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Although any breed can live in cold climates with proper care and grooming, some breeds tend to fare better than others. Dogs living in areas known for cold temperatures typically are larger dogs with thick hair coats. When selecting cold weather dog breeds, consider your outside environment, especially if they will spend a lot of time outside.
Some people, due to space limitations or personal preference, choose to keep their dogs outdoors. In areas where winters can be harsh, these pets need special care. Even though the dog lives outdoors, you should prevent him from roaming through the neighborhood. A fenced-in yard works well, but if this is not possible, keeping your dog on a long tie-out can also restrict unwanted roaming.
In the winter, adequate shelter is essential to provide warmth and keep the dog dry. Dogs need to have a comfortable and safe place to escape the cold snow and harsh chilling winds. A large doghouse with blankets or straw bedding works well. Make sure the opening to the doghouse is not facing the wind. Some people choose to equip the doghouse with heat. This should be professionally done. Heating pads or heating lights powered by electric cords is not recommended. Curious dogs can chew the cords and create a serious hazard.
The bedding within the doghouse will need to be changed periodically. The straw can become moldy and the blankets can become dirty and wet. Moldy straw can create a variety of skin and respiratory problems. Dirty and wet blankets can make the dog very uncomfortable and lead to illness.
How to Choose a Cold Weather Dog Breed
Choosing the right cold weather dog breed - the size, the temperament, the cost - is the key first step to building a loving, healthy, and happy relationship with a pet. Get it right and you're likely to have a deeply rewarding experience. Get it wrong and you're facing a potential nightmare.
So what should you do? First, recognize that there are two parties to this relationship - you (and the fellow humans in your household) and the dog. Both sides of the equation have to be compatible, which means that you have to understand as much about yourself as you do about the animal you're adopting.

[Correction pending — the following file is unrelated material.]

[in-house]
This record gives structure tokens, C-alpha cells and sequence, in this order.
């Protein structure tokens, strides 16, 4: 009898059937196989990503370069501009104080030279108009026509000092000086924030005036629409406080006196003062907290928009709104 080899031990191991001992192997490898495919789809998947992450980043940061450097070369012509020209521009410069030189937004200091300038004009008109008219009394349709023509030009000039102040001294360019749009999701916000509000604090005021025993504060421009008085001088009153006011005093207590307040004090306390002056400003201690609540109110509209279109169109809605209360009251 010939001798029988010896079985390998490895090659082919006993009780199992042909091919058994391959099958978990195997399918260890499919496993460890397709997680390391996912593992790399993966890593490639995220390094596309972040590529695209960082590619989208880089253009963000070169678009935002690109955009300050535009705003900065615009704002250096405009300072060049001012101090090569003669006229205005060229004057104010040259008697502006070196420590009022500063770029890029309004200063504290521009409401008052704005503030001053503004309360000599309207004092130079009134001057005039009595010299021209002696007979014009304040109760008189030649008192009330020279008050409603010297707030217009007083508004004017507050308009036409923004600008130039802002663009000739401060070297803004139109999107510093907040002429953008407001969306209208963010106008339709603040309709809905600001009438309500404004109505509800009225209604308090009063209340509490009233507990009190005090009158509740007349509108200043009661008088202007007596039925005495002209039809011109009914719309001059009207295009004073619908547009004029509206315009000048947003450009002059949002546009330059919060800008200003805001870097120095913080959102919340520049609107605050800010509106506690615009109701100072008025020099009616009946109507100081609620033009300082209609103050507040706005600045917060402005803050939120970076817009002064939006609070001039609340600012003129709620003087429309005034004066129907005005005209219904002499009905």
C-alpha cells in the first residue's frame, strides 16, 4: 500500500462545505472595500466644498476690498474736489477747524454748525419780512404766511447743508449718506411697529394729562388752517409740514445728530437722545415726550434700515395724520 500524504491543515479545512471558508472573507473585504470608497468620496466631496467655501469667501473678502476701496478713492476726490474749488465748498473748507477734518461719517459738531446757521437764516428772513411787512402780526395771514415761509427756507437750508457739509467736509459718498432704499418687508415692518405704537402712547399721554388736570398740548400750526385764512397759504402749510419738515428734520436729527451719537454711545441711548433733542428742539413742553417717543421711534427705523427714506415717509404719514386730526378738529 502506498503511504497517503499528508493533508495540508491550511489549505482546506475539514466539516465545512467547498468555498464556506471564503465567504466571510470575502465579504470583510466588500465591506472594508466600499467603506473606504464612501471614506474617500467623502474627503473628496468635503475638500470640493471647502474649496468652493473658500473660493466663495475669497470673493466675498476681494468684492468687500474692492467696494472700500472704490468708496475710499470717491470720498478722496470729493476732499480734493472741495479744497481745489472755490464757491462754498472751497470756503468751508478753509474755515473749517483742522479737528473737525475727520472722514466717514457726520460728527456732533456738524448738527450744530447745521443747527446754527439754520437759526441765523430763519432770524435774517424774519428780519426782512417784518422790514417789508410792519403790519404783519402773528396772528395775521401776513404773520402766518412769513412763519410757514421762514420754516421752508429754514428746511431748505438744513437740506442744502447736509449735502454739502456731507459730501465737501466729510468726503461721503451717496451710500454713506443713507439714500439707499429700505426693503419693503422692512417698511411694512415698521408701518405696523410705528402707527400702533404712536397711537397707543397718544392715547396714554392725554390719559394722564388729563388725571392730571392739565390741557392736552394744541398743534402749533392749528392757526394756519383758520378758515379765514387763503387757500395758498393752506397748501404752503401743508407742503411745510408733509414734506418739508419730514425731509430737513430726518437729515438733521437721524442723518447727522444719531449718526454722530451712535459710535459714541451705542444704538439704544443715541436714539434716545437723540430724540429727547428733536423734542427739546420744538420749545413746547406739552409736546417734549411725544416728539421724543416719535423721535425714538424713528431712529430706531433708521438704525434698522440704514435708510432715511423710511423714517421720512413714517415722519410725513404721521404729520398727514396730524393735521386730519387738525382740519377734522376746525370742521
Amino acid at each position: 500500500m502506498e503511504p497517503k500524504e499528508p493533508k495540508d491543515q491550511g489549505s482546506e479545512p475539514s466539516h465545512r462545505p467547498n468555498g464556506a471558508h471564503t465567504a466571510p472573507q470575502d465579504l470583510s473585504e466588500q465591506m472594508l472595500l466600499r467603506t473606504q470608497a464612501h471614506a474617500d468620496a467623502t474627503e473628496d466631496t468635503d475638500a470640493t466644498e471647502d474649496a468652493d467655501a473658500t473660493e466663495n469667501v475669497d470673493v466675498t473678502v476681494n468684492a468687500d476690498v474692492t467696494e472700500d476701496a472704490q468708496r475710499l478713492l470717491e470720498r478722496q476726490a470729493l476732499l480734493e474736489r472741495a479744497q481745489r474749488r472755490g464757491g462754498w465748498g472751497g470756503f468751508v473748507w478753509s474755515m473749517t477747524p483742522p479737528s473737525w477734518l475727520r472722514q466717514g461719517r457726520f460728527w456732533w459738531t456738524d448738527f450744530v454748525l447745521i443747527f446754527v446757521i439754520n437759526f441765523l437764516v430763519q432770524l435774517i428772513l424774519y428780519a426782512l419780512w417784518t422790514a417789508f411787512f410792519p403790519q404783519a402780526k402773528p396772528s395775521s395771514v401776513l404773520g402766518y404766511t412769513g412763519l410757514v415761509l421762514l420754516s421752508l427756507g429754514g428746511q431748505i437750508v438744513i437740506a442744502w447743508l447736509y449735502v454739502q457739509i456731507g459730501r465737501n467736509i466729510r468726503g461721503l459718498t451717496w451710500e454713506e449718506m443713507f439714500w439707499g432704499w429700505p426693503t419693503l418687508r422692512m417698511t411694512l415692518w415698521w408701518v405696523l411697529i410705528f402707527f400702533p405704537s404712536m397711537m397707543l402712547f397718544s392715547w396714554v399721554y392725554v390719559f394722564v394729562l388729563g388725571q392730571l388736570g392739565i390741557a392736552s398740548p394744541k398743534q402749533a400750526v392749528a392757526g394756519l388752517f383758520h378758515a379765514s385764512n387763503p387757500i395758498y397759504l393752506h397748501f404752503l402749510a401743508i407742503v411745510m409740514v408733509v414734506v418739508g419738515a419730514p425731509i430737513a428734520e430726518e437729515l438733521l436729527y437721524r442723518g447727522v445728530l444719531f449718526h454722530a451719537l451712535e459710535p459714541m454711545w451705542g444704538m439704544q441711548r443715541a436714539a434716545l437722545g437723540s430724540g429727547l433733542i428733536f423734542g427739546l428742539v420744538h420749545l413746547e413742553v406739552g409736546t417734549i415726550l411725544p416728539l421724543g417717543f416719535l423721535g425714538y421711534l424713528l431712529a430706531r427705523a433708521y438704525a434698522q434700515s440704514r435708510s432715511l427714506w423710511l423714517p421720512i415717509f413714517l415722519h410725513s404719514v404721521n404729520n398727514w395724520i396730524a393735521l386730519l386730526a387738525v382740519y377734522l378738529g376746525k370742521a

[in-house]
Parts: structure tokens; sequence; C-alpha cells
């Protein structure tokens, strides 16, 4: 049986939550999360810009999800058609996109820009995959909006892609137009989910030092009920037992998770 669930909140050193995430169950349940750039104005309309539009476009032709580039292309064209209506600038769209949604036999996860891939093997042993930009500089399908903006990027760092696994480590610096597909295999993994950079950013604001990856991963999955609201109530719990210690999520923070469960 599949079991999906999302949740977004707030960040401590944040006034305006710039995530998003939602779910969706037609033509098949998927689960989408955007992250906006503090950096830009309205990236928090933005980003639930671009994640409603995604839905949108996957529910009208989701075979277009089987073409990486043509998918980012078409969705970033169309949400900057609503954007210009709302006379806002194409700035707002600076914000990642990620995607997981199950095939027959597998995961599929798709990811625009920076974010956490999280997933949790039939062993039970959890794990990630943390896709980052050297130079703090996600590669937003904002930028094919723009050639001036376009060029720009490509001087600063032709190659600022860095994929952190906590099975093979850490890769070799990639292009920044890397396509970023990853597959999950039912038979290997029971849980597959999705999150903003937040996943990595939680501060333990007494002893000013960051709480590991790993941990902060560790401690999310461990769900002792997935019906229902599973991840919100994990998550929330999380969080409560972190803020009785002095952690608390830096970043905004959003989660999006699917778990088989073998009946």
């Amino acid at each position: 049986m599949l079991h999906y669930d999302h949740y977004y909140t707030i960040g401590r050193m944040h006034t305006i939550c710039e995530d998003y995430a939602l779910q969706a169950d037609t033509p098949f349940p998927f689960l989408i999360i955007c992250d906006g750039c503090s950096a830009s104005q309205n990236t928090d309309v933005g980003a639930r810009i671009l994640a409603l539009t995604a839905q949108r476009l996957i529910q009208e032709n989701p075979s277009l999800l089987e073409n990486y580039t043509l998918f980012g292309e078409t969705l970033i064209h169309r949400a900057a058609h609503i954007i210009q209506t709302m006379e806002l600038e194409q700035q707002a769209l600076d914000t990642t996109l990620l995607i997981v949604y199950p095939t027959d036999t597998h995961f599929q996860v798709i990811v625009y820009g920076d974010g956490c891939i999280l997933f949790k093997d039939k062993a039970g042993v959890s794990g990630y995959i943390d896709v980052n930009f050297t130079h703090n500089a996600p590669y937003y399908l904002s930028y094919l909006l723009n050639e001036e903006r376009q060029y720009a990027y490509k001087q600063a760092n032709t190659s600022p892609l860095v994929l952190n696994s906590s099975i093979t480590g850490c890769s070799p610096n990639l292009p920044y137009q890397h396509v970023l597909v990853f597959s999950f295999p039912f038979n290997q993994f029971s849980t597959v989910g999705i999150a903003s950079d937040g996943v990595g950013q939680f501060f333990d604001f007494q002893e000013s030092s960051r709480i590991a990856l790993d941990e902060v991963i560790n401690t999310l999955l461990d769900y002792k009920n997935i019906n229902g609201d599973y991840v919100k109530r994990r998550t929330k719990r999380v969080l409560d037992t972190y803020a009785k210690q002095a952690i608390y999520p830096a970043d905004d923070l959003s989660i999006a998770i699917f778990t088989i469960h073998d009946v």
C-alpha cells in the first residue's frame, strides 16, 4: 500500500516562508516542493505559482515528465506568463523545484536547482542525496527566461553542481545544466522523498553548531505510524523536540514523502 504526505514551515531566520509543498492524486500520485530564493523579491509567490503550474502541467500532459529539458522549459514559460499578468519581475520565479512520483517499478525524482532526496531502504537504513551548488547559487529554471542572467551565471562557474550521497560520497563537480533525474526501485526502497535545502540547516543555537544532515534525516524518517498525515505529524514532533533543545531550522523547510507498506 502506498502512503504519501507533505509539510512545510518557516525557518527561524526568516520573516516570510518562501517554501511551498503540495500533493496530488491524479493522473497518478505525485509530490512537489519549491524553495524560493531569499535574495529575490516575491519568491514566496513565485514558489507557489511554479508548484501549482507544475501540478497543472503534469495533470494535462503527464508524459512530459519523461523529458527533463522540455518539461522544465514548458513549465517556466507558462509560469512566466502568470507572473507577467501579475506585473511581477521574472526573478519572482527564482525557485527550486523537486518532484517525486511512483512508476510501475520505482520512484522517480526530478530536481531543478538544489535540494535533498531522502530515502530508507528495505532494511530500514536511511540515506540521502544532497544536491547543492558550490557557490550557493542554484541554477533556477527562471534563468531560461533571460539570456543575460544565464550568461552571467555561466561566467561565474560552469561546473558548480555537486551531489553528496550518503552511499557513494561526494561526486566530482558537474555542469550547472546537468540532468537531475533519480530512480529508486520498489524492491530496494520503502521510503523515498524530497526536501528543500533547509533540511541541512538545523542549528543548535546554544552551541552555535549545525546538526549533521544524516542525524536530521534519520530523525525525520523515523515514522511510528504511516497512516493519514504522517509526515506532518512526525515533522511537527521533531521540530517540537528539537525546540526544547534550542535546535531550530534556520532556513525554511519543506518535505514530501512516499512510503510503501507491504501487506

Your lifestyle, habits and personality will guide the type of dog that's right for you. So before taking a dog in, it's crucial that you take a personal inventory. Do you live in a small apartment in a city, in a suburban home with a backyard or in the wide-open spaces? Are you an active person or are you a couch potato? Are you looking for a dog for security, as a companion for children, as an exercise partner? Are you a type-A workaholic with little attention to spare, or do you have more leisure time? Are you away from home a great deal or is the house your base of operation? Are you prepared for the expense?
Once you've answered these questions it'll be much easier to determine which cold weather dog breed is right for you and your family.
Which of These 5 Cold Weather Dog Breeds is Right for You?
1. Siberian Husky
The Siberian husky is one of the most popular cold weather dog breeds in the United States. With eye color ranging from crystal blue to brown to multi-colored, the husky is a sleek and strong dog. The breed was previously quite popular as an Alaskan sled dog, but in recent years has been replaced with the Alaskan husky, a mix of various breeds.